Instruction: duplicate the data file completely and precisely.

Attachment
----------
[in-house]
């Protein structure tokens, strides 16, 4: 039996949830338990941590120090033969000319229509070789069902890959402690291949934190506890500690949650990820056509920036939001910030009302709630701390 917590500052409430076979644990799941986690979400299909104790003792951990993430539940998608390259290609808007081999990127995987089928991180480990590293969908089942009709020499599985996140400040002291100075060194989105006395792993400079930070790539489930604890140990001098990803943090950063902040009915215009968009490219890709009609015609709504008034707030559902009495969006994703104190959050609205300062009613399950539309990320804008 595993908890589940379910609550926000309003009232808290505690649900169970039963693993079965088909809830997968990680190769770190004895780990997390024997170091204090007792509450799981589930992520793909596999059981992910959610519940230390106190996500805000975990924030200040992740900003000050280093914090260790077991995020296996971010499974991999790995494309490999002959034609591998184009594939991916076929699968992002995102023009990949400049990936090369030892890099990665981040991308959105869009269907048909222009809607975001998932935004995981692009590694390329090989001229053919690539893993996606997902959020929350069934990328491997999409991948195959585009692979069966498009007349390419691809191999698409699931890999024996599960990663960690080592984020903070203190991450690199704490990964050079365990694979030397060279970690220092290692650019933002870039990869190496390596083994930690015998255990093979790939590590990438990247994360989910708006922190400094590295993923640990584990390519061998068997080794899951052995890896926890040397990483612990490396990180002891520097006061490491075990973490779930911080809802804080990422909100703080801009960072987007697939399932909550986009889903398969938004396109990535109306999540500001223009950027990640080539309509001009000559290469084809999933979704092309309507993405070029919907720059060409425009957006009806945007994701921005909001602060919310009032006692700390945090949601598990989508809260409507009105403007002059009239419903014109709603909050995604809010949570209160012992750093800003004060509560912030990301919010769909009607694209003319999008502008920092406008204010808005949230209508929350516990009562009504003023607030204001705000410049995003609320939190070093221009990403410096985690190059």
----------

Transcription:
[in-house]
């Protein structure tokens, strides 16, 4: 039996949830338990941590120090033969000319229509070789069902890959402690291949934190506890500690949650990820056509920036939001910030009302709630701390 917590500052409430076979644990799941986690979400299909104790003792951990993430539940998608390259290609808007081999990127995987089928991180480990590293969908089942009709020499599985996140400040002291100075060194989105006395792993400079930070790539489930604890140990001098990803943090950063902040009915215009968009490219890709009609015609709504008034707030559902009495969006994703104190959050609205300062009613399950539309990320804008 595993908890589940379910609550926000309003009232808290505690649900169970039963693993079965088909809830997968990680190769770190004895780990997390024997170091204090007792509450799981589930992520793909596999059981992910959610519940230390106190996500805000975990924030200040992740900003000050280093914090260790077991995020296996971010499974991999790995494309490999002959034609591998184009594939991916076929699968992002995102023009990949400049990936090369030892890099990665981040991308959105869009269907048909222009809607975001998932935004995981692009590694390329090989001229053919690539893993996606997902959020929350069934990328491997999409991948195959585009692979069966498009007349390419691809191999698409699931890999024996599960990663960690080592984020903070203190991450690199704490990964050079365990694979030397060279970690220092290692650019933002870039990869190496390596083994930690015998255990093979790939590590990438990247994360989910708006922190400094590295993923640990584990390519061998068997080794899951052995890896926890040397990483612990490396990180002891520097006061490491075990973490779930911080809802804080990422909100703080801009960072987007697939399932909550986009889903398969938004396109990535109306999540500001223009950027990640080539309509001009000559290469084809999933979704092309309507993405070029919907720059060409425009957006009806945007994701921005909001602060919310009032006692700390945090949601598990989508809260409507009105403007002059009239419903014109709603909050995604809010949570209160012992750093800003004060509560912030990301919010769909009607694209003319999008502008920092406008204010808005949230209508929350516990009562009504003023607030204001705000410049995003609320939190070093221009990403410096985690190059």